As an environmental anthropologist, I am interested in studying the diverse ways that humans and their environments influence one another. Broadly, my work examines the intersection of economic development, the environment, and livelihood sustainability. A major question driving my research is: How do people collectively respond to risks, hazards, and disruptions in their societies and environments? I am currently exploring this topic in two areas: highlands Papua New Guinea and southwestern Colorado.
My research in the Porgera valley, Enga Province, Papua New Guinea has looked at the impacts of the world-class Porgera Gold Mine on the Ipili, Enga, and Huli people and their ecological knowledge and resource management practices. In addition to the selected publications below, my book, Alchemy in the Rain Forest: Politics, Ecology, and Resilience in a New Guinea Mining Area, by Duke University Press in 2015, addresses these issues.
My most recent project in southwestern Colorado examines the multitudinous ways that communities and regions reshape their social, economic, and environmental landscapes in the wake of mine closure and the on-going impacts of environmental pollution from abandoned mine lands. Throughout the American West, former mining communities and landscapes have been transformed from sites of production into sites of consumption, especially in terms of recreation and outdoor activities, due to their locations in areas of natural scenic beauty. At the same time, many of these communities are surrounded by legacy mines, many of which were abandoned well before the modern era of environmental regulation and reclamation. Acid mine drainage and the loading of toxic metals into streams constitute a complex set of problems that most of these communities face. My research seeks to understand how communities, non-governmental organizations, and governmental institutions coalesce to resolve these complex social-ecological problems.
My courses are based on contemporary topics in environmental anthropology. At the undergraduate level I teach Cultures and Changing Ecosystems – to better understand concepts of resilience, vulnerability, and sustainability throughout human history, Cross-Cultural Aspects of Socio-Economic Development, and The Anthropology of Mining. At the graduate level I teach Space, Place, and Capitalism, as well as teaching the required Cultural Core I class – a historical analysis of cultural and social theory.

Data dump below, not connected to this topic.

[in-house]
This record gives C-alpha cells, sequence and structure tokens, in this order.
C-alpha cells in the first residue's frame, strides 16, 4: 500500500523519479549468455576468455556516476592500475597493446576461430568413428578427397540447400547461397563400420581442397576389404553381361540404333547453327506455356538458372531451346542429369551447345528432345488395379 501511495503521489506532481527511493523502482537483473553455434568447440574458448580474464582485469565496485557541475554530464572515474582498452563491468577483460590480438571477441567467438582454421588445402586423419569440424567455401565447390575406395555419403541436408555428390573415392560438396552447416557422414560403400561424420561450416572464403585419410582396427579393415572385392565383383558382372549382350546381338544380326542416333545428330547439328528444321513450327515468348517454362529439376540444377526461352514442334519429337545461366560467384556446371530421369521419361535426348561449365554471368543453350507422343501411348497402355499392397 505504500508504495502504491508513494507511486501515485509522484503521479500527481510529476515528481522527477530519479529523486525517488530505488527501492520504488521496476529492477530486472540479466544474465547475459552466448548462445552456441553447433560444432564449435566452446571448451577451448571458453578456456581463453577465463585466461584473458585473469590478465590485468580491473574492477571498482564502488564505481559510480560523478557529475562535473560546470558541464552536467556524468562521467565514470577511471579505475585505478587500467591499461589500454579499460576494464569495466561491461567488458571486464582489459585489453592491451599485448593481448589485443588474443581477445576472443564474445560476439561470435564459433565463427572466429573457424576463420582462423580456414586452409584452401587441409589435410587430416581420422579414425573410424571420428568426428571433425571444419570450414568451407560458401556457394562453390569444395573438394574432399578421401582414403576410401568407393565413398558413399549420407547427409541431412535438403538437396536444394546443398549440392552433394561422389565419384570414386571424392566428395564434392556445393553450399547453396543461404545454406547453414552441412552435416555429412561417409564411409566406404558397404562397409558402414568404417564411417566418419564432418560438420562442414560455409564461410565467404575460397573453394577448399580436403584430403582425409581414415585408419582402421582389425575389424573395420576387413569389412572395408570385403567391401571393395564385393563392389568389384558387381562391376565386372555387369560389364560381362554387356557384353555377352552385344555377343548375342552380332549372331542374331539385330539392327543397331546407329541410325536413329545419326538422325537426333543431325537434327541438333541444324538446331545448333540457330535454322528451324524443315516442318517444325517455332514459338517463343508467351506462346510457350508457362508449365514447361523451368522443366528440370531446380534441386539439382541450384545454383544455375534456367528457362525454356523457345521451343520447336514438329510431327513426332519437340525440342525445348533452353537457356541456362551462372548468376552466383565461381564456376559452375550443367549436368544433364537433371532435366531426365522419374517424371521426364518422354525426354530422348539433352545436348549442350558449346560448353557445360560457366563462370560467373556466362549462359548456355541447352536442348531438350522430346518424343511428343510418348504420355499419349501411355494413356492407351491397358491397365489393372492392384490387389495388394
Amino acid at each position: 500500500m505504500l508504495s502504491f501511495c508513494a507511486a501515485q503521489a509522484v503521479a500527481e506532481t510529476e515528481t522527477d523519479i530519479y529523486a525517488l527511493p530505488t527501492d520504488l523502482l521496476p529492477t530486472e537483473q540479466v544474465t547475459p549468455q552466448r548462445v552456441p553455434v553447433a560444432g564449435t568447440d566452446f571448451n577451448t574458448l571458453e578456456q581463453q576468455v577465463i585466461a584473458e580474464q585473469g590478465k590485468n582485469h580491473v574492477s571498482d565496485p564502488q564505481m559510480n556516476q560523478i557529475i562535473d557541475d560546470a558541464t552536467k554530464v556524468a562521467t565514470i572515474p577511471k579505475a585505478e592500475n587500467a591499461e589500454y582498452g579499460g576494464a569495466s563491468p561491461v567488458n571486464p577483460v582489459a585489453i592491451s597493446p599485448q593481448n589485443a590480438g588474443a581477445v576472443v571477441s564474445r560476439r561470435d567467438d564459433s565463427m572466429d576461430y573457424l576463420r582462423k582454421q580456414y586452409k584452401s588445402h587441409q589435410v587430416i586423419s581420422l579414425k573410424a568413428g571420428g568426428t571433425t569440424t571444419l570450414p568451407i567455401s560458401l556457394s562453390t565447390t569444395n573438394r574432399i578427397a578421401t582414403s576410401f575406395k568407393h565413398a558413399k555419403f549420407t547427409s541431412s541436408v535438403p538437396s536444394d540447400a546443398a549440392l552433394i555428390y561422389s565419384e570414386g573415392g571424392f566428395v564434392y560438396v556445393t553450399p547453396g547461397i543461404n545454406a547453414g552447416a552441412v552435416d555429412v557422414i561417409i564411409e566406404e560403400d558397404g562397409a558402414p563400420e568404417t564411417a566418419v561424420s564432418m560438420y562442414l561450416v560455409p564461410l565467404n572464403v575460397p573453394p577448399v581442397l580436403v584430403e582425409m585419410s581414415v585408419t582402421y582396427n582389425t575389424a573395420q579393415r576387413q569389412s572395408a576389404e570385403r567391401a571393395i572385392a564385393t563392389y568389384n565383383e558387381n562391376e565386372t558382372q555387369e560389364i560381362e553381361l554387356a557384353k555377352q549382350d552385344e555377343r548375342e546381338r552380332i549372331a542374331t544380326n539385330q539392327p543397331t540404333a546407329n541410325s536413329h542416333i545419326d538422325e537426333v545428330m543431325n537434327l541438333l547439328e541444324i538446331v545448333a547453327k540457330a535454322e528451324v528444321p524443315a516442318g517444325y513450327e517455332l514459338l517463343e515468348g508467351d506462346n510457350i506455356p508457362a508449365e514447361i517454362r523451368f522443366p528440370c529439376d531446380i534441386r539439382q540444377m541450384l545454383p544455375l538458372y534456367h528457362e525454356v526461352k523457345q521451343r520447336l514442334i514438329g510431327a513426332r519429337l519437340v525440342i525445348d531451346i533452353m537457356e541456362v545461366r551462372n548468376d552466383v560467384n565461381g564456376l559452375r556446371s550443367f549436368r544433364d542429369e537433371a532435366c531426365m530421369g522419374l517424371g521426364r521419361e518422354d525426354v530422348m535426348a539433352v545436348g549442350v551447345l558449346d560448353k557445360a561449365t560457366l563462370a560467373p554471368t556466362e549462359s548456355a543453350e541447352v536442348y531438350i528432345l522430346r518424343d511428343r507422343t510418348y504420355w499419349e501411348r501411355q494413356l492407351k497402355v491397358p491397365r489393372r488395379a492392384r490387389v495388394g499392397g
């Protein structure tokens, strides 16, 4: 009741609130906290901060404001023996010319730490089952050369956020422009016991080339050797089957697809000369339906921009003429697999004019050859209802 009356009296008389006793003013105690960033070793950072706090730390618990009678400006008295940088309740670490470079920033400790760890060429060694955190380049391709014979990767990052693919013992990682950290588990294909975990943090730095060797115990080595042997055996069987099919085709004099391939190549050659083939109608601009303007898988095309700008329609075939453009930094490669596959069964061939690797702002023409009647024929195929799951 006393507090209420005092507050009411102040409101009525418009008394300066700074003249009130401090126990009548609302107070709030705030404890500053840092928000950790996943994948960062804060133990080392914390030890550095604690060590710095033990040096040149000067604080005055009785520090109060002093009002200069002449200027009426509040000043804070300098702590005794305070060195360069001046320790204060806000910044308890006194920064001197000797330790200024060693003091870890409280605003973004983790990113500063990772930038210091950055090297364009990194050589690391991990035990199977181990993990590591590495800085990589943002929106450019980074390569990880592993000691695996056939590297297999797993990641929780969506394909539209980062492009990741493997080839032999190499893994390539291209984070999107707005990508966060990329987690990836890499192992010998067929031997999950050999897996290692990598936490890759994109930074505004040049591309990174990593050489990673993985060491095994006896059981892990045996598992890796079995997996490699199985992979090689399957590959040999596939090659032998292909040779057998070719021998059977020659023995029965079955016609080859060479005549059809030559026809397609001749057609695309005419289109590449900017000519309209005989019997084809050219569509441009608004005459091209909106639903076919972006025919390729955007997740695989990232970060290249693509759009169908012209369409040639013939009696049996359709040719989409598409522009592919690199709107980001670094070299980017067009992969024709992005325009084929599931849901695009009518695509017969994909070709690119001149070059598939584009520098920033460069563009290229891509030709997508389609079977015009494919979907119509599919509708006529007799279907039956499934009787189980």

Mawyer, A. and J. K. Jacka. 2018. Sovereignty, Conservation, and Island Ecological Futures. Environmental Conservation 45(3): 238-251.
Jacka, J.K. (2018) The Anthropology of Mining: The Social and Environmental Impacts of Resource Extraction in the Mineral Age. Annual Review of Anthropology 47: 61-77.
Wagner, J.R. and J.K. Jacka, eds. (2018) Island Rivers: Fresh Water and Place in Oceania. Canberra: Australian National University Press.
Jacka, J. K. (2016) Development Conflicts and Changing Mortuary Practices in a New Guinea Mining Area. The Journal of the Polynesian Society 125(2): 133–147.
Jacka, J. K. (2016) “Correlating Local Knowledge with Climatic Data: Porgeran Experiences of Climate Change in Papua New Guinea.” In Anthropology and Climate Change: From Actions to Transformations, 2nd ed., pp. 186–199. S. Crate and M. Nutall (Eds.). Walnut Grove, CA: Left Coast Press.
Jacka, J. K. (2015) “The Impact of Mining Development on Settlement Patterns, Firewood Availability and Forest Structure in Porgera“. In Tropical Forests of Oceania: Anthropological Perspectives, pp. 95–126. J. Bell, P. West, and C. Filer (Eds.). Canberra: Australian National University Press.
Jacka, J. K. (2010) The Spirits of Conservation: Ecology, Christianity and Resource Management in Highlands Papua New Guinea. Journal for the Study of Religion 4(1): 24–47.
Jacka, J. K. (2009) “Global Averages, Local Extremes: The Subtleties and Complexities of Climate Change in Papua New Guinea.” In Anthropology and Climate Change: From Encounters to Actions, pp. 197–208. S. Crate and M. Nuttall (Eds.). Walnut Grove, CA: Left Coast Press.
Jacka, J. K. (2007) Whitemen, the Ipili, and the City of Gold: A History of the Politics of Race and Development in Highlands New Guinea. Ethnohistory 54(3): 445–471.
Jacka, J. K. (2007) “‘Our Skins are Weak’: Ipili Modernity and the Demise of Discipline.” In Embodying Modernity and Postmodernity: Ritual, Praxis, and Social Change in Melanesia, pp. 39–67. S. Bamford (Ed.). Durham: Carolina Academic Press.
Jacka, J. K. (2005) Emplacement and Millennial Expectations in an Era of Development and Globalization: Heaven and the Appeal of Christianity among the Ipili. American Anthropologist 107(4): 643–653.
Jacka, J. K. (2002) Cults and Christianity among the Enga and Ipili. Oceania 72(3): 196–214.
Jacka, J. K. (2001) Coca Cola and Kolo: Land, Ancestors, and Development. Anthropology Today 17(4): 3–8.